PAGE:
Some Perspective on Jonathan Pollard, the American who Spied for Israel — and, 30 Years Later, Will be Released by the United States
[A few thoughts by Dan Raviv, co-author of Every Spy a Prince and the current Spies Against Armageddon: Inside Israel’s Secret Wars – on the case of Jonathan Jay Pollard, the American Jew who was a U.S. Navy intelligence analyst and delivered secret documents and photos to Israeli diplomats]:
I have been reporting on the Pollard case since the day he was arrested in November 1985 — trying, with his then-wife, to seek shelter in the Israeli Embassy here in Washington. The Israelis turned him away, and the FBI arrested them both. He’s my age — both born in 1954. He was 31 when he was arrested, and (like me) he’s 60 now.
But, for Pollard, it was bad luck. The federal prosecutors wanted to make an example out of him — so that other Americans who had top-secret clearances in their government jobs would not be temped to give or sell any secrets to anyone.
Defense Secretary Caspar Weinberger wrote to the judge in the case, reportedly declaring that Pollard had done “incalculable harm” to the U.S. The reasoning was that in the world of espionage, you never know where the secrets might go. Israel might conceivably give some secrets — about U.S. military capabilities — to Communist countries such as Russia.
When I did reporting on the story inside Israel — for the books I’ve co-authored with Yossi Melman about Israeli espionage and security — I found a lot of embarrassment. The Mossad — the famous and successful spy agency — insisted that it would never spy inside the United States. The Pollard caper was the overly aggressive idea of one particular agency: a Science Liaison Bureau (Lakam, in Hebrew), which collected science and technology secrets all around the world.
In our research, it became clear that the Mossad and Aman — the large military intelligence agency — benefited from the huge quantity of secrets that Pollard provided. They must have known there was a spy, working for Israel, inside America’s defense or intelligence establishment.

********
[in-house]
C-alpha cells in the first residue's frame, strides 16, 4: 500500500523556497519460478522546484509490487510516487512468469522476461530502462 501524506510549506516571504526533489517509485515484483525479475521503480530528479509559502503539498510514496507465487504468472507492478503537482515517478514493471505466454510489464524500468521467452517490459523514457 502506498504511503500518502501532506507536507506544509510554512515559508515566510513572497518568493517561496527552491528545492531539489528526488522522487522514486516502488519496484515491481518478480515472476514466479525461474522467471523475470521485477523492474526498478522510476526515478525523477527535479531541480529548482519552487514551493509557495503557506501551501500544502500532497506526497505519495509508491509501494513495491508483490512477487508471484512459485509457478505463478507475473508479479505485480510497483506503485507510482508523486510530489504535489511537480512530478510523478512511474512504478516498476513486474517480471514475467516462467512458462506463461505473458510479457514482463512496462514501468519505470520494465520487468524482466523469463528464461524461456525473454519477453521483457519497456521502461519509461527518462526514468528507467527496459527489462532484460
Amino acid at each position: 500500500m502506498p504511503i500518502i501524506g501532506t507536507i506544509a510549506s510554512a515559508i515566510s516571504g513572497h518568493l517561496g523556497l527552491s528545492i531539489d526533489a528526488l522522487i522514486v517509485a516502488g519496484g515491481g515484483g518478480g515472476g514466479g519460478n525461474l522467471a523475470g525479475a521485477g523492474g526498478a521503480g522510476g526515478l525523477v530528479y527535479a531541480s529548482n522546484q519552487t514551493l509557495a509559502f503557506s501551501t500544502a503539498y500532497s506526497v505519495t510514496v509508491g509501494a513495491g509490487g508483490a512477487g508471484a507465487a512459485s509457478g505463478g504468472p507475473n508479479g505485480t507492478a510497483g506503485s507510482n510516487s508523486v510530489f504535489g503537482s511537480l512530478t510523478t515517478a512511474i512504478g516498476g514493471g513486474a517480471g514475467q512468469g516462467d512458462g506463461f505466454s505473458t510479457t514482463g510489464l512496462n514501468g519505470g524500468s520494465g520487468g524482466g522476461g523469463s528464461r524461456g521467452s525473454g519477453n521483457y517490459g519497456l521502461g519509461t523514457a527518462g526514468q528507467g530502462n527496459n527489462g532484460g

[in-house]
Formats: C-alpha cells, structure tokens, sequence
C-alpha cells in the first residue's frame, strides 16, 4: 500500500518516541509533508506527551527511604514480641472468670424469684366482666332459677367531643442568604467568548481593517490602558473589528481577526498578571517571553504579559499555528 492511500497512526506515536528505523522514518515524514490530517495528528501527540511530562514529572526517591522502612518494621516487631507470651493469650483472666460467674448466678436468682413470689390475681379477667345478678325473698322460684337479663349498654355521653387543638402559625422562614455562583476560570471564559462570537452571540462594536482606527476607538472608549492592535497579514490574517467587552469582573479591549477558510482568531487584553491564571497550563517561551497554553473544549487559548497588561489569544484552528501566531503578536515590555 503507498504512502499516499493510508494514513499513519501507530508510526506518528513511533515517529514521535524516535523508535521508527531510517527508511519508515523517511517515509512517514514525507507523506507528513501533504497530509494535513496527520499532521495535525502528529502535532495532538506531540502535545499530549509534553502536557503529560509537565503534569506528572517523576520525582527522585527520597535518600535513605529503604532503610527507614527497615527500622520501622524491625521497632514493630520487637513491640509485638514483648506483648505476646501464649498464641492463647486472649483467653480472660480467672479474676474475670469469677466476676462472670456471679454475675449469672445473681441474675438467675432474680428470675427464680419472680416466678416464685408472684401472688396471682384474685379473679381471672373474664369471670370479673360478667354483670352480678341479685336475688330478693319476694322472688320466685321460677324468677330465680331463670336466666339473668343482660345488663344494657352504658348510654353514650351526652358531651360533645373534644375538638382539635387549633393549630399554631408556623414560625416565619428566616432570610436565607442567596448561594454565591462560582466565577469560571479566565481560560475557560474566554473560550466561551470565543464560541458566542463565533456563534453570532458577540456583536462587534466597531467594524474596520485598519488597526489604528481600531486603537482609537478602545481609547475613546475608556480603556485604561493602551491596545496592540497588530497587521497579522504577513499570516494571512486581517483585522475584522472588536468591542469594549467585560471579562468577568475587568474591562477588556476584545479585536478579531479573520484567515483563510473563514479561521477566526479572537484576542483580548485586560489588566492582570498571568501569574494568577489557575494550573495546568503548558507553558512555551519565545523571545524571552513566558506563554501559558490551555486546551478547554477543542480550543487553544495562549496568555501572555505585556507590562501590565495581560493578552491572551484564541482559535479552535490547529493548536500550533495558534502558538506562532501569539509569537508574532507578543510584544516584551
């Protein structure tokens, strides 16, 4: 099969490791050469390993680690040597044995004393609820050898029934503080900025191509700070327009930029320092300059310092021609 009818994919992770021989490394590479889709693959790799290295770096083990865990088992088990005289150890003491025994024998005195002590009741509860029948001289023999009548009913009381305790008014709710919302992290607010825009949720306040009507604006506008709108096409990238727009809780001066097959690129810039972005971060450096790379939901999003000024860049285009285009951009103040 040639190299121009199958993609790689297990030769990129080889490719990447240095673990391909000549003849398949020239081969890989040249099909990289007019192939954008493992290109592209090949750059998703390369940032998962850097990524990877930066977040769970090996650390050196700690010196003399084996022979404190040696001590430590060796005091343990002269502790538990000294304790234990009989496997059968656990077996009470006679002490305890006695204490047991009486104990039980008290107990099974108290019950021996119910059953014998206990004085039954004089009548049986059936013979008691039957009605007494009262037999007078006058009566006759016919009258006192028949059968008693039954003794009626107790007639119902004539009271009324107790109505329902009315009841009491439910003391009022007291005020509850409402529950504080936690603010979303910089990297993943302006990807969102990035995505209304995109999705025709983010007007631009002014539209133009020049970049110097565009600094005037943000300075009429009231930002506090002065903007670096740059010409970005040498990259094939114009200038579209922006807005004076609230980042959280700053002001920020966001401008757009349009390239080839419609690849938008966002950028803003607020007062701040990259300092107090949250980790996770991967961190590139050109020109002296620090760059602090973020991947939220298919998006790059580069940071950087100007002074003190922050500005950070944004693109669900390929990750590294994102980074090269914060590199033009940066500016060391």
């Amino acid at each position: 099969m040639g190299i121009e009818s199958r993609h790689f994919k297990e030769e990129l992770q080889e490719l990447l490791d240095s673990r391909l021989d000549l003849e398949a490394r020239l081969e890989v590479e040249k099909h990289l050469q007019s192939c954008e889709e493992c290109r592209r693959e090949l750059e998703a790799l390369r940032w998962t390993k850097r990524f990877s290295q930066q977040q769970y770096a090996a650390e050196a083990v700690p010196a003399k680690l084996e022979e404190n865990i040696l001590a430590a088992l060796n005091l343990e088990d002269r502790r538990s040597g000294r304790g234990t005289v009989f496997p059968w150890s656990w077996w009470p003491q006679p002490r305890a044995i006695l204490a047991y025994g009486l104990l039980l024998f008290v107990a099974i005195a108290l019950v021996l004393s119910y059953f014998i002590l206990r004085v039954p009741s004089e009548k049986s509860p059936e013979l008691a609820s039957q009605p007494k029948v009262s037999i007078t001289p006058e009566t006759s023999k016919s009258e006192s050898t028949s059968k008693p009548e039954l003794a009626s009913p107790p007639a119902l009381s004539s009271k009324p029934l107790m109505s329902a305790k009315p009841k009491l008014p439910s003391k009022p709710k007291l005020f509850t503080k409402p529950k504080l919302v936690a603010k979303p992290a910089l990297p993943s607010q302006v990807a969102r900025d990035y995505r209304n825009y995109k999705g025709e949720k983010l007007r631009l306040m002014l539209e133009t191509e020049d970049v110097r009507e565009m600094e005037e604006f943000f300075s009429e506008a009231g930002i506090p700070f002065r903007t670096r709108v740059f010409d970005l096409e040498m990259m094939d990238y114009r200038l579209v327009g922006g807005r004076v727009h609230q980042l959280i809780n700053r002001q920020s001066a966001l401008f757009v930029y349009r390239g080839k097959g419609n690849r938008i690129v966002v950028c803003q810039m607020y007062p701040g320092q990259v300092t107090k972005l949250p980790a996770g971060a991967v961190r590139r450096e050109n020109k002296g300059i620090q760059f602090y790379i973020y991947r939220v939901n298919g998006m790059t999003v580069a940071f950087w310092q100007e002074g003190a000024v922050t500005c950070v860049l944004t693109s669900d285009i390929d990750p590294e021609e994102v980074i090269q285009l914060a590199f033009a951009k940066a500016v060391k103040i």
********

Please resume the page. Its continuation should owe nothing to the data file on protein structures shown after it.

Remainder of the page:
Because of the embarrassment, Israel was slow to offer any support for Pollard. Finally, in recent years, Israel has repeatedly asked the U.S. to release him. Bill Clinton considered doing it, and so did George W. Bush. But the CIA and Pentagon officials told the Presidents not to do it — not to forgive Pollard in any way, because it would send the wrong signal to other Americans who might be thinking of doing what he did. The FBI and Justice Department officials, too, were clearly against releasing Pollard.
What the American president — in this case, Barack Obama — needs is some kind of excuse: so he can tell the U.S. intelligence community that “for vital reasons of U.S. national interests,” he chose to release Pollard. It has seemed in the past that for the sake of keeping the Middle East peace talks going — to get some concessions from Israel that the Obama White House thinks are vital — Obama might grant clemency to Pollard and release him.
Now, a published report suggested, Obama may free Pollard in order to show some good will toward Israel, hoping that Israeli public opposition — and Prime Minister Benjamin Netanyahu’s highly vociferous opposition — to the nuclear deal with Iran might soften.
Releasing Pollard would spark celebrations in Israel, where there’s a strong tradition of “doing everything necessary to bring home any soldier who’s caught behind enemy lines.”
But there’d also be a little bit of pain — as the world, and specifically the American people, would be reminded that there’d been an American Jew who was hired by Israel to hand over secrets. Israelis have explained to me that they are always living with their backs against the wall — so sometimes they have to do desperate and daring things that aren’t polite and gentle.
Spy cases are often embarrassing. Yet the U.S.-Israel relationship survived the anger caused by Pollard’s arrest in 1985. The relationship will survive the sharp disagreement over the deal with Iran. But clearing the decks wherever possible — eliminating the Pollard issue by freeing him — would probably help.